Areas for Improvement
Wiggins is by no means a bad ball-handler—given his age and size, he's actually somewhat impressive.
However, he's fairly predictable off the dribble. Naturally, Wiggins favors his dominant hand, which results in the baller exploding to his right on the majority of drives.
As seen in the following clip, help is already waiting in the wings before the star makes his move, resulting in an off-balance 20-foot prayer.
In college, Wiggins will headline virtually every opposing coach's to-do list, and those same coaches will bark at their players to force him left.
While he still occasionally dusts opponents when heading left, he's definitely more susceptible to turnovers.
Players wholeheartedly dedicate themselves to their craft with aspirations of becoming the best. Competition doubles as the fuel to their dreams and the nightmares that awaken them.
However, when competition is stripped from the equation and sycophants become consultants, athletes have been known to lose focus.
The Canadian prodigy is no exception.
A fine line separates selflessness and passiveness—at times, No. 22 wanders into the latter territory.
If the opponent stays within striking distance, Wiggins flips an on/off switch in the fourth quarter and cranks his assertiveness to 11.
Obviously, his team becomes far less potent when he regresses to a middleman for feeding it to the post.
It's not uncommon for high schoolers to struggle with free throws. McLemore only drained 65 percent of his foul shots as a senior; he converted 87 percent as a freshman at Kansas.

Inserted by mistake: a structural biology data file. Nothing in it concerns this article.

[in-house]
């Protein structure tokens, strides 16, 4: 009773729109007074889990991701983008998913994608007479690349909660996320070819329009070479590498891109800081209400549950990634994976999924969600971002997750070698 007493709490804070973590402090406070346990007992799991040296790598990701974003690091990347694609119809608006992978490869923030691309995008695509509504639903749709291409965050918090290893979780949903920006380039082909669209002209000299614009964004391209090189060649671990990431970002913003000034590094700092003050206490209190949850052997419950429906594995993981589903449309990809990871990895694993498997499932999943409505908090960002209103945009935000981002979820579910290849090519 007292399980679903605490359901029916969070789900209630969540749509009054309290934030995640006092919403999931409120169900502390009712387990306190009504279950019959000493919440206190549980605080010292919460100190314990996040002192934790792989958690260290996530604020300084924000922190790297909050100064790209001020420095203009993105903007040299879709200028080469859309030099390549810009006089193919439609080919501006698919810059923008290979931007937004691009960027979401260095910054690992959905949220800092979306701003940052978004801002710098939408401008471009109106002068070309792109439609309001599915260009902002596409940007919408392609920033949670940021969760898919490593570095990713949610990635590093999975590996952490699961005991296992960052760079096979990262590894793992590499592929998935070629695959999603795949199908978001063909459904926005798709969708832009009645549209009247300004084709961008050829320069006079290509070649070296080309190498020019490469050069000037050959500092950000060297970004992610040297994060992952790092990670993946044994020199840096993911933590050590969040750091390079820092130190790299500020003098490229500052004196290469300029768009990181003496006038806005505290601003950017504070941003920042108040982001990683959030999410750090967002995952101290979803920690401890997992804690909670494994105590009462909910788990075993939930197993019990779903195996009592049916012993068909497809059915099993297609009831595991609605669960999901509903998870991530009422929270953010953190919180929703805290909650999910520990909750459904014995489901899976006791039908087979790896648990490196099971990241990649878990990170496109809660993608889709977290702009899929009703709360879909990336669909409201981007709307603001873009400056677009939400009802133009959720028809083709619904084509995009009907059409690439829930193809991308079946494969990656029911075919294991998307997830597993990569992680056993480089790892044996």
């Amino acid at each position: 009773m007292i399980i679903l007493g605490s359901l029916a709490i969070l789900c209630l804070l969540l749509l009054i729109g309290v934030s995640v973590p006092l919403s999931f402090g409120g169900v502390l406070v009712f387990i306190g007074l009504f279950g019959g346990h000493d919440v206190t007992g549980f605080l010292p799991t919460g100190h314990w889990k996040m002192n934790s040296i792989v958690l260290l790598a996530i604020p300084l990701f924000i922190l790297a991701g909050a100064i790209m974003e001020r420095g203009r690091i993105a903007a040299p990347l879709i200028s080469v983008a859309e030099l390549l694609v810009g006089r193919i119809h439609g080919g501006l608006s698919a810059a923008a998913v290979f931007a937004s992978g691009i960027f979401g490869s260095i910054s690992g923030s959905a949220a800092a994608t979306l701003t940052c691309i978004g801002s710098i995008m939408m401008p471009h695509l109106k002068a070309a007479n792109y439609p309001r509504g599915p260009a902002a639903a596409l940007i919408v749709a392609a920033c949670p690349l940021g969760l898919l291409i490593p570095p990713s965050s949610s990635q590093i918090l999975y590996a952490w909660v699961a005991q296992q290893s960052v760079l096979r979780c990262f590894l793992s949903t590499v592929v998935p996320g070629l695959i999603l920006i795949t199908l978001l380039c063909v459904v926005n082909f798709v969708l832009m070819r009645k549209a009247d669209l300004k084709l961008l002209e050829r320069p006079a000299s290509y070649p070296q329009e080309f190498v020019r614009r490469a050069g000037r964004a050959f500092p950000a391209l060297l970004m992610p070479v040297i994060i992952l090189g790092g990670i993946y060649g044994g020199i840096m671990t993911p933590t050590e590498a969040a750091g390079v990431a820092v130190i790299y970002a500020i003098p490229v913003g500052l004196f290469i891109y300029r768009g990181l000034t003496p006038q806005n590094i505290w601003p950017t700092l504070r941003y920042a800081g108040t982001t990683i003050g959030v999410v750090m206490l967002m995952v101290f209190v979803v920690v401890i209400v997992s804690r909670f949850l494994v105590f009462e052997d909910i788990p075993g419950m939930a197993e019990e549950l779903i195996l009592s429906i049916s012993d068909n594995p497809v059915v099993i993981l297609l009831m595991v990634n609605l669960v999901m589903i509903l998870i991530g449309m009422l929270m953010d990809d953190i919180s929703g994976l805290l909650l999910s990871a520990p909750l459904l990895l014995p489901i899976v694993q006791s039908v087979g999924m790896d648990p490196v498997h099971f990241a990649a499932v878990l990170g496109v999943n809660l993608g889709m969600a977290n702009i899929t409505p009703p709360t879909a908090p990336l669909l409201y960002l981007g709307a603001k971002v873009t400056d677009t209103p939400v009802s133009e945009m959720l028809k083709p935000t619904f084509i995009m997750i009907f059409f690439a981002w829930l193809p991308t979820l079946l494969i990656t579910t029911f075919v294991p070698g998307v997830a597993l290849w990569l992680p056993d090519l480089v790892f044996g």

It's doubtful that Wiggins—who sank 61 percent of his attempts at the charity stripe—accounts for such a drastic jump.
McLemore was a deadlier shooter and benefited from an additional year of practice (due to his first-year ineligibility). But Self's newcomer has the potential to become markedly improved. Considering his affinity for driving, the free-throw line will look like his second home by midseason.
It's impossible to draw a concrete parallel between Wiggins and any NBA superstar—past or present.
His 6'8", 205-pound frame strikes comparisons to that of Tracy McGrady. He springs with a brisk second jump akin to Shawn Marion and flaunts a vicious Eurostep like Dwyane Wade.
But overall, Andrew Wiggins' game is closest to that of Vince Carter.
When Carter's name breaches conversations, fans tend to remember him for one thing: dunking.
Michael Jordan, Julius Erving and Dominique Wilkins were all generational trendsetters. But when it comes to dunking, vintage Vince Carter was the Vincent van Gogh of the art—Kobe Bryant agrees.
Patellar tendinitis (or "jumper's knee") has curtailed his abilities over the years. But when he played for Toronto—coincidentally, Andrew Wiggins' birthplace—and New Jersey, he posterized virtually every big-name center in the league.
In the 2000 Olympics, he smacked gravity and catapulted over the 7'2" Frederic Weis—what many consider to be the greatest in-game dunk in the history of the sport.
However, despite shouldering a monstrous injury bug, Carter has lasted 15 years in the NBA due to his well-rounded game. In the 2000-01 season (his third), Toronto's sky walker averaged 27.6 points per game, 5.5 rebounds, 3.9 assists and 1.5 steals. Throughout his career, he has converted 38 percent of his shots from beyond the arc.
Both are good—not great—shooters with impressive range and better-than-average ball-handlers for their position. The two are also coachable and regarded as ideal teammates.
However, Wiggins is quicker off the dribble and packs a few more moves in his offensive arsenal.
Before injuries began haunting his career, Carter's potential served as the only height out of reach from his launching pad—Andrew Wiggins' ceiling is one floor up.
This fall, Air Canada: The Sequel will premiere at a sold-out Allen Fieldhouse.
Statistics provided by MaxPreps.com.